Binance crypto exchange has filed a motion seeking a protective order against the US Securities and Exchange Commission (SEC), asserting that it has already provided ample information to the regulatory body.
Binance Accuses SEC of Unreasonable Demands
BAM Trading, the parent company of Binance.US, and BAM Management submitted a court motion on Monday accusing the SEC of unreasonable demands and misuse of its power.
The SEC’s pursuit of deposition notices and discovery requests, according to BAM Trading, has gone beyond the scope of what’s fair and necessary. This has prompted severe concerns about the SEC’s handling of the Consent Order, a process designed to assure regulatory compliance without inhibiting innovation.
BAM Trading’s Call for Reasonable Boundaries
In its motion, BAM Trading eloquently articulates its stance that the SEC’s actions, as characterized in the court filing, seem to be part of a broader pattern of abusing the discovery provision of the Consent Order.
In addition, the motion emphasized that Binance has offered not just one, but four witnesses for deposition, including key figures who can address the crucial issues of asset custody and security. Despite this show of cooperation, BAM Trading’s efforts have been met with resistance rather than reciprocation.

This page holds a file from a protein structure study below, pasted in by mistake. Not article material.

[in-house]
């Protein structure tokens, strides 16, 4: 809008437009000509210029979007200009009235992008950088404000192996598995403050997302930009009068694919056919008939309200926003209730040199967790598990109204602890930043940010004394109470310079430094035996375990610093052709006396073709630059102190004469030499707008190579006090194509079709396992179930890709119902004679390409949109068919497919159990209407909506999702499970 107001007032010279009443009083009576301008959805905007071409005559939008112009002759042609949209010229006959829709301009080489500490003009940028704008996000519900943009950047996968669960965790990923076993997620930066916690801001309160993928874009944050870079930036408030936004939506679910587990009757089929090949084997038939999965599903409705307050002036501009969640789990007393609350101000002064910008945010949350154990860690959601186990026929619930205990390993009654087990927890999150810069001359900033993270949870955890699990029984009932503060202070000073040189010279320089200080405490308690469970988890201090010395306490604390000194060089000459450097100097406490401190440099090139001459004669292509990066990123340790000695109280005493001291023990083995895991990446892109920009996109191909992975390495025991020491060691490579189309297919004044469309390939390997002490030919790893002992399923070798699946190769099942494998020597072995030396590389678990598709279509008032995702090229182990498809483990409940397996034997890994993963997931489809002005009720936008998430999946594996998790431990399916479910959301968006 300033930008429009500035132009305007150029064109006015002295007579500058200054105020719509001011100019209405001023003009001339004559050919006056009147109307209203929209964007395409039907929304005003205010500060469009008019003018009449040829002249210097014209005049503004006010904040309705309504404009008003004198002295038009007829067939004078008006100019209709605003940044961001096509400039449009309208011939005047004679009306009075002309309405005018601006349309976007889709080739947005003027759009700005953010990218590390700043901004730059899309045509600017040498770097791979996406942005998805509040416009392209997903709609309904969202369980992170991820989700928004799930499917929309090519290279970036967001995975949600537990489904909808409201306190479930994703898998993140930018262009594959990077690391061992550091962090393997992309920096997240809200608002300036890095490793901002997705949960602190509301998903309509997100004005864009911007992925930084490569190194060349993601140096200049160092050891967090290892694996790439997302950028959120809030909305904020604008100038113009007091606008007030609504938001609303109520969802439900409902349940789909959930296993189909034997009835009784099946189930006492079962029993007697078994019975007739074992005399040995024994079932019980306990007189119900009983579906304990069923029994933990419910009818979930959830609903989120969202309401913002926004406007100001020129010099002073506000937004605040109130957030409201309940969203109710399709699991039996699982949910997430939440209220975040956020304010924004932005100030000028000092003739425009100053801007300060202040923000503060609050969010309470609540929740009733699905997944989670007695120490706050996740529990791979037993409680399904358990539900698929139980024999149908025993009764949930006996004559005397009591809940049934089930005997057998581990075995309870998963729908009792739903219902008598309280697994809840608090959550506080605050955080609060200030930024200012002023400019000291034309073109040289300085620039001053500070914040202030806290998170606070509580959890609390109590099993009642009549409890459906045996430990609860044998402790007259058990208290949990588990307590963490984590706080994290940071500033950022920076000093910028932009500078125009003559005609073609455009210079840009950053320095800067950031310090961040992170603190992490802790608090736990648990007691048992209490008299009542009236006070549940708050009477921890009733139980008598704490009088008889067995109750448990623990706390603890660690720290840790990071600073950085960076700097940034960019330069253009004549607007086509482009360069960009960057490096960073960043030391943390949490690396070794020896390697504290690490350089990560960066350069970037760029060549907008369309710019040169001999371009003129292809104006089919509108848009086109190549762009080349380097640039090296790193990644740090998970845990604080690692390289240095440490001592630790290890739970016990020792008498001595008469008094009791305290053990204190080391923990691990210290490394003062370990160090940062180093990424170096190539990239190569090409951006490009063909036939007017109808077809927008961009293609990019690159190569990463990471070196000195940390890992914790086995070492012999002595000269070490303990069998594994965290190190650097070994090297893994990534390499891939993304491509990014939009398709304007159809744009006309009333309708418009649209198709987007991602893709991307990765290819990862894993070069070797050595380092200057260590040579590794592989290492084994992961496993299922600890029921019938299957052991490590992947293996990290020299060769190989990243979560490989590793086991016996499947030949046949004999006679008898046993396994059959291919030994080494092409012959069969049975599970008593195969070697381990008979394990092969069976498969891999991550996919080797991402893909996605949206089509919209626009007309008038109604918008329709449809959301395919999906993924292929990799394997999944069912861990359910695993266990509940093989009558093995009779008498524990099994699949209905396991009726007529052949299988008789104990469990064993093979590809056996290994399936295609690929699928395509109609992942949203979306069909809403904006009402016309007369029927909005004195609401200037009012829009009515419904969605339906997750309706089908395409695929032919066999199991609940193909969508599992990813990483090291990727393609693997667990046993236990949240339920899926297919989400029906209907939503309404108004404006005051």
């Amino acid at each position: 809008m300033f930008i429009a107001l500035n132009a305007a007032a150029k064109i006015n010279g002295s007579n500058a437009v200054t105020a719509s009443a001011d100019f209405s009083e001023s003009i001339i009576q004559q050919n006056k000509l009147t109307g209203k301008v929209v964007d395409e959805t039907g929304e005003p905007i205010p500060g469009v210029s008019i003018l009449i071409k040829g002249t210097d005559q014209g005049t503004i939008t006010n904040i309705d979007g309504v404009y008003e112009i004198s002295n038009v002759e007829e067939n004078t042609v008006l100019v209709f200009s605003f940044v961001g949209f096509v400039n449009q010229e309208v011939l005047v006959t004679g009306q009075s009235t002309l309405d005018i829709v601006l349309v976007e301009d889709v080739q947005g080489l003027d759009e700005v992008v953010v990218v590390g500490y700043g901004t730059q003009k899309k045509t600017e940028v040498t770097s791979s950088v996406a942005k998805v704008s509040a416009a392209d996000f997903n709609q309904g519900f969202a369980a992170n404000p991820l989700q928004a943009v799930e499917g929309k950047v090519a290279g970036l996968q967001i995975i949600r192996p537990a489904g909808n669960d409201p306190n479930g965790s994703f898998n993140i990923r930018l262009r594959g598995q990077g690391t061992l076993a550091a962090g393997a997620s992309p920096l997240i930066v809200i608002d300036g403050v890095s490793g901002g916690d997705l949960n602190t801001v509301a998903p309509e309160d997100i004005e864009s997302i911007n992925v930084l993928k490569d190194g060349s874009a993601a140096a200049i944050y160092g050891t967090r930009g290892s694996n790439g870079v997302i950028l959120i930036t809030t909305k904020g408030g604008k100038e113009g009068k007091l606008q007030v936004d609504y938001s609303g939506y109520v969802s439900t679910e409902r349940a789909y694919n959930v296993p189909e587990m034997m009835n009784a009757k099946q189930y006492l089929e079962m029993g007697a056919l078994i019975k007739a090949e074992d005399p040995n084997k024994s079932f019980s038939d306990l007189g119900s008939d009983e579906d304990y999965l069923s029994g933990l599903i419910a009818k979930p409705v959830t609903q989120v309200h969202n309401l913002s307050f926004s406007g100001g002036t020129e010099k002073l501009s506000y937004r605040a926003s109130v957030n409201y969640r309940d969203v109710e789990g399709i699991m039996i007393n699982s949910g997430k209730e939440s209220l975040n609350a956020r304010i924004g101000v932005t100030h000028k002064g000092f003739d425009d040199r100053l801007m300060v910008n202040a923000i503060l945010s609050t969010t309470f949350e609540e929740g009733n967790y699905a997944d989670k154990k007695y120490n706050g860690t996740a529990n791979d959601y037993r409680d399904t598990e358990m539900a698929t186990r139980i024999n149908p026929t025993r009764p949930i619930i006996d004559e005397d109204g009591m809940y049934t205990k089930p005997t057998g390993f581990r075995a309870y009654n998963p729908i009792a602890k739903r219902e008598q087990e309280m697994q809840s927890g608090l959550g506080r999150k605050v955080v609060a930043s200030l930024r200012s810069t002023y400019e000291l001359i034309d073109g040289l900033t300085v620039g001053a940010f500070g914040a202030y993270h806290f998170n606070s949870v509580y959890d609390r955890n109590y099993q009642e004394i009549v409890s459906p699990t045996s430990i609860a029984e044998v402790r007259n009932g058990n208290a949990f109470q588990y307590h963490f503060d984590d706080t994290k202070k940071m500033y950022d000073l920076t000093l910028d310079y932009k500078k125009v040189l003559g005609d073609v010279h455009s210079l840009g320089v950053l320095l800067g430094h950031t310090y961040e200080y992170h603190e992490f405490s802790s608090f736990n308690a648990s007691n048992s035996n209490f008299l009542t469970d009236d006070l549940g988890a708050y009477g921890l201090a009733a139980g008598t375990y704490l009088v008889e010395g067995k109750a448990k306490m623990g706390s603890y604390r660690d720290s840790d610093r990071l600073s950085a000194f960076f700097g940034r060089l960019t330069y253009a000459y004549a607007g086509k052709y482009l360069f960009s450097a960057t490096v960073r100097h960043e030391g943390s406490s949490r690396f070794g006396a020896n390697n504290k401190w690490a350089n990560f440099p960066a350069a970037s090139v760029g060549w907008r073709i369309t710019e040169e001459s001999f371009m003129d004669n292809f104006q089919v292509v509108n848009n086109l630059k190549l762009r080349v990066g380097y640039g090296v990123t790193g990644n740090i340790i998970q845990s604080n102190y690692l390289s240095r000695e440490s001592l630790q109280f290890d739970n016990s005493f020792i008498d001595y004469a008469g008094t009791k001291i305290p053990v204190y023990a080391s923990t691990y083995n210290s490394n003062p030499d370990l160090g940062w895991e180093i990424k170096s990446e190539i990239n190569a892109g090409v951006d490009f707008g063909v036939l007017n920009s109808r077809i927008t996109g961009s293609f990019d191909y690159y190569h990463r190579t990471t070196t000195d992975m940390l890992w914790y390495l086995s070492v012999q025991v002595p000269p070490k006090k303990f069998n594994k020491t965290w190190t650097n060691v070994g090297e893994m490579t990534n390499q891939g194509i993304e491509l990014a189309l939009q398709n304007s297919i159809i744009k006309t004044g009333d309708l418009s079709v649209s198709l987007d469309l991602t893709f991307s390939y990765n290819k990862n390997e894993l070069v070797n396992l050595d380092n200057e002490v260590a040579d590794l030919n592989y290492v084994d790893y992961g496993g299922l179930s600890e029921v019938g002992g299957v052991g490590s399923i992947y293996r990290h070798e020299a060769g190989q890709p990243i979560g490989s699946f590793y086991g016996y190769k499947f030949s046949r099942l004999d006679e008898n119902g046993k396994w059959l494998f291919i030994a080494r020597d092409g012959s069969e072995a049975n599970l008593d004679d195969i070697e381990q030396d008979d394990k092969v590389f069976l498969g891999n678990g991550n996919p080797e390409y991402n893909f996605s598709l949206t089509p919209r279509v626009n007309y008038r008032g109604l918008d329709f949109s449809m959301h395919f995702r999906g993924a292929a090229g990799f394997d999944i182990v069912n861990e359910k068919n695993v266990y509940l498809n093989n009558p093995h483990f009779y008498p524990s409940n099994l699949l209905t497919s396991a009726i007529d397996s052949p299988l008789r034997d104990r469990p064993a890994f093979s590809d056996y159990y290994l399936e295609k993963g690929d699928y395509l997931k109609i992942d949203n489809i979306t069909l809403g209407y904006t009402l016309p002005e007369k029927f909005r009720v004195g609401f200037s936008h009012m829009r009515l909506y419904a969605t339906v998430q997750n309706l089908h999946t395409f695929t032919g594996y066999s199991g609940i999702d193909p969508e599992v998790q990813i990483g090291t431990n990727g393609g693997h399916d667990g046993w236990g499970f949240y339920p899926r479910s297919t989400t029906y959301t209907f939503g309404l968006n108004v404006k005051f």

The protective order BAM Trading is seeking serves as a plea for judicial intervention to curtail the SEC’s seemingly unchecked power. If approved, the injunction would limit the SEC to only four depositions of BAM employees.
Furthermore, the protective order would act as a safeguard against the regulator’s attempts to venture into areas outside the scope of the Consent Order. Notably, BAM Trading’s CEO and CFO would also be shielded from potentially invasive depositions.
SEC’s Allegations and Binance’s Defense
In June, the SEC accused Binance and its CEO Changpeng ‘CZ’ Zhao of deceiving customers and channeling funds to a separate investment fund owned by Zhao.
In response, Binance vehemently denied the allegations, asserting that it maintains its customers’ fiat currency in segregated accounts, separate from corporate funds. The exchange also clarified that while Zhao does indeed own BAM Trading’s bank account, he lacks signatory authority over it.
The relief sought by the SEC, according to BAM’s filing, involves a confirmation that customer assets are securely maintained, covering any potential customer claims or liabilities. Despite the SEC’s expressed concerns, BAM pointed out that no tangible evidence has been presented to suggest any misappropriation or misuse of customer assets.